U.S. Base Oil Price Report


Divergent fundamentals kept the base oils market in a holding pattern, with sluggish demand offsetting the upward pressure created by firming crude oil and feedstock values.

Market participants noted that there is still plenty of competitive activity taking place in the spot arena, but no posted price changes emerged, despite rumblings that a major refiner would be adjusting postings this week.

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All eyes were on crude oil numbers, which jumped 12 percent last week – again not seen since oil prices crashed in 2014 – after OPEC members agreed to curb oil production. Combined, OPEC and non-OPEC producers accepted an output reduction of about 1.8 million barrels per day, or 2 percent of the total world output, according to Reuters.

However, oil futures slipped on Tuesday as a Reuters survey showed that OPECs output hit a record high in November, hinting that member countries could face difficulties in sticking to their plan.

West Texas Intermediate futures on the CME/Nymex settled at $50.93 per barrel on Dec. 6, up $5.70 per bbl from the Nov. 29 settlement of $45.23 per bbl.

Light Louisiana Sweet wholesale spot prices closed at $53.12 per barrel on Dec. 5, up from $47.16 a week ago, according to data from the U.S. Energy Information Administration.

Brent was trading at $53.93 per bbl on the CME on Dec. 6, up $7.55 per bbl from $46.38 per bbl on Nov. 29.

Despite upstream pressure, there were expectations that the current base stock market fundamentals would not see a major overhaul, with demand remaining lackluster and supply plentiful, discouraging significant price movements for the time being.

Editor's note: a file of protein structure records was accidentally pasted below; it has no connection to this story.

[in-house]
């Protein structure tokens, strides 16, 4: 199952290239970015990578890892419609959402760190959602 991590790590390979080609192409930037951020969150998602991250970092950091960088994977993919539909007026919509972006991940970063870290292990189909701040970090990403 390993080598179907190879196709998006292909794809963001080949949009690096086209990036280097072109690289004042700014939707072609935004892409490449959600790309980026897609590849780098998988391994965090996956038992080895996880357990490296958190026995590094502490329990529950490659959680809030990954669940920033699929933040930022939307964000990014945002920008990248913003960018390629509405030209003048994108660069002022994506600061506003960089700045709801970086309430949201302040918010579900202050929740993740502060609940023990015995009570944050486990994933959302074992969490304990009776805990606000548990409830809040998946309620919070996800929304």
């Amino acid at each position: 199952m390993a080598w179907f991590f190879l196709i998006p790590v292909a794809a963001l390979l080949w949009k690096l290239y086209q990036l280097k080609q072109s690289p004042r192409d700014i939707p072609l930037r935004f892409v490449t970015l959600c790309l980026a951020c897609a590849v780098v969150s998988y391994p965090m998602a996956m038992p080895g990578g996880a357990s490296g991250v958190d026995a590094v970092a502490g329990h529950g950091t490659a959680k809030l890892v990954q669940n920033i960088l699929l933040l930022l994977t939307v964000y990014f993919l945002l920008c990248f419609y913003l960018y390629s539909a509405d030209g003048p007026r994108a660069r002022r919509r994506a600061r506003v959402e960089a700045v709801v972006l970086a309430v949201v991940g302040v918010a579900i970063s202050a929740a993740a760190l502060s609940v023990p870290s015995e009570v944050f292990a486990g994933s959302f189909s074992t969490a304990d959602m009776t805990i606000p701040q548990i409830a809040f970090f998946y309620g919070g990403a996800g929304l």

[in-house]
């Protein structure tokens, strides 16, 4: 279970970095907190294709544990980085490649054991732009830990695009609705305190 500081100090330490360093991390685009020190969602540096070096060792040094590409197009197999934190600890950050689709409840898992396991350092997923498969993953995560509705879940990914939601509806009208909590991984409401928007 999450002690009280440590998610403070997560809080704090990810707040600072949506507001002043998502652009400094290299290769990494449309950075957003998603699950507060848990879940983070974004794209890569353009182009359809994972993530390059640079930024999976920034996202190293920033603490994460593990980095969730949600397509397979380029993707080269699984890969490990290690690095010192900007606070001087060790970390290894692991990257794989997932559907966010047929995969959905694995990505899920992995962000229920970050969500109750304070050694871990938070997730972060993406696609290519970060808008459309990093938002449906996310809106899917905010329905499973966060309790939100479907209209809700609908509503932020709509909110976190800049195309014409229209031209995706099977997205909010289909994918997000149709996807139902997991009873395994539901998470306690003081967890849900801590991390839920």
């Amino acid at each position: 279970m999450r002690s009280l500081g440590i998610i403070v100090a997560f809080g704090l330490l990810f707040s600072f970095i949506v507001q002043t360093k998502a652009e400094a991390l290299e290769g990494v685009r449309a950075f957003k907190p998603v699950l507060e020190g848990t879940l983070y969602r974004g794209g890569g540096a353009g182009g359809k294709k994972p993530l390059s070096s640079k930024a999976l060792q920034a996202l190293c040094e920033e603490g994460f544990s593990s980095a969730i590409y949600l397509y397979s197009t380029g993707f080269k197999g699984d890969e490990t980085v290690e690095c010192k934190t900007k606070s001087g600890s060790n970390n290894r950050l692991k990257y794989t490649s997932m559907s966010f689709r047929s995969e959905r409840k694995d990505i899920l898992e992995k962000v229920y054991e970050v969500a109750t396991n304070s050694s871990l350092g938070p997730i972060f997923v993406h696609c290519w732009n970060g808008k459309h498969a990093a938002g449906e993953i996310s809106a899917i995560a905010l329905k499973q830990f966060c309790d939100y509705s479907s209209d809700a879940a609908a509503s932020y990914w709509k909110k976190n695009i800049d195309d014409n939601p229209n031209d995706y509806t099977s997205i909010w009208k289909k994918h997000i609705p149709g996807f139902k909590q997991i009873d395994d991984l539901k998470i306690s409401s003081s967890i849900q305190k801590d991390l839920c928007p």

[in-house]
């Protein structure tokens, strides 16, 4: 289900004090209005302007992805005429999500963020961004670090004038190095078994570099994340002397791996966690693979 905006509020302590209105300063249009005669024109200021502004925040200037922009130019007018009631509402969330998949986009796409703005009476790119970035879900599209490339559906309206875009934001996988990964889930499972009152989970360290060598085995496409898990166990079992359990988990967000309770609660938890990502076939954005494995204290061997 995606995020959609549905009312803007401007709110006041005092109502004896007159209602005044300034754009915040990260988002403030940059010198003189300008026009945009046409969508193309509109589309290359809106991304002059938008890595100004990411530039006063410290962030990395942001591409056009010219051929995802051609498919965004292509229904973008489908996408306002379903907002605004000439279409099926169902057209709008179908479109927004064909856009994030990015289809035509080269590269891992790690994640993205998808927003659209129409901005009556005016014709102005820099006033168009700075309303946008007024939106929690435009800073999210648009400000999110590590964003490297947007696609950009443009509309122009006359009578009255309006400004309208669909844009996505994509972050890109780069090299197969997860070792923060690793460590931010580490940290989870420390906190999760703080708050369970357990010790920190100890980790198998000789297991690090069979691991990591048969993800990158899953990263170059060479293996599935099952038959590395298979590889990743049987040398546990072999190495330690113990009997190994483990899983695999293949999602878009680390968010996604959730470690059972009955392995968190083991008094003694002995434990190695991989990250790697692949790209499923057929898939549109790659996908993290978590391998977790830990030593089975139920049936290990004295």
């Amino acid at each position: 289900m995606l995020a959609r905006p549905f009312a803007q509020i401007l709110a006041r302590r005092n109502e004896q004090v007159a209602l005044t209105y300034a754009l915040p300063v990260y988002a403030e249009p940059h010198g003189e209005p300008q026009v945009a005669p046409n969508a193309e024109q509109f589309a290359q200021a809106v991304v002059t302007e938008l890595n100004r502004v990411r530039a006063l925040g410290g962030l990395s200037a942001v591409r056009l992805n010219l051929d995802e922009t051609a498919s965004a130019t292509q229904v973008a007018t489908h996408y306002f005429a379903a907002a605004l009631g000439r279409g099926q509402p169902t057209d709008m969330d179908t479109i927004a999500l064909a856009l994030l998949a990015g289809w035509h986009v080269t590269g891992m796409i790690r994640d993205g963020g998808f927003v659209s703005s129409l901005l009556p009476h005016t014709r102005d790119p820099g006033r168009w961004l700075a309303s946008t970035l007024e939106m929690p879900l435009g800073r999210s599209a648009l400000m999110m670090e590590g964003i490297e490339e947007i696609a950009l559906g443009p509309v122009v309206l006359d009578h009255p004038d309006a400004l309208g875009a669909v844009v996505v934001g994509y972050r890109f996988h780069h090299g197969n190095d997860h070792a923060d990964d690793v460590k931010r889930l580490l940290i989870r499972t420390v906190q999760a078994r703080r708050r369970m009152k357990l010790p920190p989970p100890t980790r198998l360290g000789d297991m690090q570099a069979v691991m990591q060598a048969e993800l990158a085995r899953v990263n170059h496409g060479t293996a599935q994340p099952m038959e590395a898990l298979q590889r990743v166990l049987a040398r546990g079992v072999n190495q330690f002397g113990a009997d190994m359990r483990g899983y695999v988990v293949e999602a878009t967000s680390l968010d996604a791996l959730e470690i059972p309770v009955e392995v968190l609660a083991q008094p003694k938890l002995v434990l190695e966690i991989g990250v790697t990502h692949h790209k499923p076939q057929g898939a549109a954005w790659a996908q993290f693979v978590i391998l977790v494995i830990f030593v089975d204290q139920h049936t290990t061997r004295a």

Activity was generally quiet as market players have just returned from the ICIS Pan American Base Oils and Lubricants Conference, which took place in Jersey City, New Jersey, last week.

Most discussions at the event centered on global base oil supply and demand conditions, industry innovations, and the move towards lower viscosity oils, among other topics.

Experts seemed to concur that global base oil demand will remain largely flat over the next five years, with some segments being weighed down by oversupply as new plants come on stream.

Base oils are in a current 5 million metric tons per year oversupply position, notwithstanding five recent closures and industry plant capacity utilization of approximately 70 percent, noted Geeta Agashe, president of Geeta Agashe & Associates, LLC, during her presentation at the conference.

While global base oil output continues to grow, demand from downstream lubricant applications is likely to remain flat or even contract, depending on the region, Agashe said.

According to Stephen Ames, managing director of SBA Consulting, who also spoke at the conference, the IMF forecasts sluggish GDP growth for the North American economies (the U.S., Canada and Mexico), which directly impacts lubricants demand.

Each of the three countries in North America should expect lower lubricant demand and is likely to suffer 1-2 percent annual declines; all major product categories will be impacted – the result of longer drain intervals and lubricant efficacy, Ames expanded.

While demand for certain base oils such as Group I oils will see a reduction, new requirements for fuel efficient lubricants should lead to an increase in the use of higher quality base oils, especially Group III and polyalphaolefins (PAO). North America relies on imports for the vast majority of its 1 million-plus tons per year of Group III needs, Ames emphasized.

On the other hand, the Middle East will be a net exporter of Group III base oils and will use a lot more Group II oils internally, Agashe noted. Asia will need to use more Group II and III products internally as well, as demand will drop in Europe and other export destinations, including the Middle East.

In other industry news, white oils, process oils, lubricants, petrolatums and microcrystalline wax producer Sonneborn was heard to have returned to full production at its Chemical Plant in Petrolia, Fairview Township, Pennsylvania, as repairs have been completed following a fire and explosion near the hydrogen plant last March.

Historic U.S. posted base oil prices and WTI and Brent crude spot prices are available for purchase in Excel format.

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